All of this is of course somewhat thrown into question by the official intervention factor. In the very near term that factor can turn things on their head, and it is difficult to predict from day to day when the elites will intervene or when they won't.
November 11, 2007 Update:
As you know, gold powered through the $800 level last week, went above $830 within days, and stayed there while taking a well-deserved breather.
On the chart it is now well in overbought territory, and its momentum has started to decline as shown on the MACD. Whether or not it will work its overbought status off as it did in early October with a single $20 down day or not depends on the dollar. However, if there is one thing fairly clear about the dollar, then it's that it will decline further.
Looking at the chart, I am shocked to find such a smooth downward curve on both of its 50 day and 200 day moving average (MA). In all the time I have looked at charts, I have never seen anythng like it.
But take a look at the XAU: STill nowhere near overbought territory, even after jumping and staying above the 180 level. The same is true for the HUI, which jumped above the 400 high made in 2006 and is now already at 450!
The WTIC is likewise in comfortable territory despite its tremendous recent advances.
What is most striking about today's financial markets is the multi-year triple bottom and subsequent breakout from its multi-year downtrend of the 10 year US Treasury note.
That means somebody's money is pouring out of something else and into US treasuries like a torrent.
Where is it coming from - and why? It's unlikely to come from China, which has recently announced it's official dollar-aversion. This bears further investigation. One thing is clear, however: the resulting lower yields and therefore long term interest rates are not helping the economy or the Dow very much.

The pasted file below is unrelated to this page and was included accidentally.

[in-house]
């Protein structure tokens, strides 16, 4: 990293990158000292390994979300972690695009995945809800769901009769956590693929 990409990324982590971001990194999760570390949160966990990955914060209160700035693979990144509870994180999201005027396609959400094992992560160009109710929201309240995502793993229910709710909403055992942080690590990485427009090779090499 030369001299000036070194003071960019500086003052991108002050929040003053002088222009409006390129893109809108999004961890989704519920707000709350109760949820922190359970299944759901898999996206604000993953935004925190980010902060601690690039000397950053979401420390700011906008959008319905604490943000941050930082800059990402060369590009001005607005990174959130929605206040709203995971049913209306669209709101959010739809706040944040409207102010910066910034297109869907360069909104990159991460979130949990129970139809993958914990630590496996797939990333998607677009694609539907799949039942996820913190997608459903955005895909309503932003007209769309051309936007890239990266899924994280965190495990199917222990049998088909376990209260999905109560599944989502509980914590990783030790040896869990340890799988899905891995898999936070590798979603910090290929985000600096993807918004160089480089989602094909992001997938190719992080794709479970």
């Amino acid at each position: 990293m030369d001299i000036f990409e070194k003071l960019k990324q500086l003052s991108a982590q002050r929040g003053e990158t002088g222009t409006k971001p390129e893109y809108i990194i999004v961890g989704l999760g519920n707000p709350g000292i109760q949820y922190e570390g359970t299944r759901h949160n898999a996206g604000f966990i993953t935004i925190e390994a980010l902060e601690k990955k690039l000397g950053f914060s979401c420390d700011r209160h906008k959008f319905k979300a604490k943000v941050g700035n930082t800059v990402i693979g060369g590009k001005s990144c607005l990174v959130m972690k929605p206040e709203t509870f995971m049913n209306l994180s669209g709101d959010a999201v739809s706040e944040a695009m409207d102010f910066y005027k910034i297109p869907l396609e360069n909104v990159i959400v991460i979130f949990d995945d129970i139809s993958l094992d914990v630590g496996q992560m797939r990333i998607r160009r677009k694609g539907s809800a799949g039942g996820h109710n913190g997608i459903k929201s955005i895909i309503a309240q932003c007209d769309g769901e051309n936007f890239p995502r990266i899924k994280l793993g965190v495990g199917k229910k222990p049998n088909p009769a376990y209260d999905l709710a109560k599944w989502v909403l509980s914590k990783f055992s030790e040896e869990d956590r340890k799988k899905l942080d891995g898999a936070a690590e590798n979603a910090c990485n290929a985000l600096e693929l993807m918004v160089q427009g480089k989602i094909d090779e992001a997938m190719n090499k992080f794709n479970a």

And that means the Fed's Titanic has lost its rudder. The iceberg is clear ahead, and Bernie is out of ammo. No wonder he looked so embarrassed when Ron Paul gave him a public grilling recently.
Interest rate policy (i.e., the ability to manipulate interest rates at will) is the Fed's greatest power - but now, it isn't working anymore. That bodes ill for the financial markets, and for stocks.
The stock markets have truly become addicts to the Fed's low interest rate 'crack'. The slightest indication that another rate cut might not immediately follow sends the markets tumbling these days.
Tonight (Sunday night), gold started diving in Hong Kong - but that can change in a heartbeat during the day tomorrow. My expectation for this coming week is that it will be erratic, mostly to the downside. Gold should be consolidating for a while, now. The oil price, however, can make it go the other way.
Talk to you next week.
There is no real need to tell you that gold shot above the $800 mark on Friday. Even with that tremendous rise it only barely touched overbought territory.
The rest of the financial world is going to hell in a hand basket. It will be a hot and painful ride to the bottom.
Here is something to watch out for that current members have already received in an email alert, but new members need to know about:
"There is another important issue, highlighted in a recent article that can be read here:http://www.monash.edu.au/news/newsline/story/1231
I touched on the subject in the last Monitor issue. Gold mines are yielding less and less, and production costs are rising. There will soon be a time when the mining stocks begin to decline even during strong rises for the metal itself. Naturally, that will bode well for physical gold. The old law of supply and demand, you know.
I do not feel this change is imminent, but it will happen. For your safety, and for those with a low risk tolerance, I recommend selling about ten percent of your gold stock holdings each month and changing the proceeds over into physical holdings or online gold.
If you want to continue to ride the current bull run for a while, I understand, but please be on the alert.
Many will mistake the beginning of this new phase for the typical scenario where a gold shares decline presages a short term decline in the physical metal. As a result, gold will drop as well. That will be a tremendous buying opportunity - but be aware that the falling stocks will cause you to incur losses if you should decide to hold on to them until that point.
The absolute safest thing to do is to get out of gold stocks/mutual funds now (or within the next month or so) and buy physical while it's still cheap. You will "lose" a portion of the not yet completed bull run in stocks - but you won't be shocked when the coming decline turns into a rout."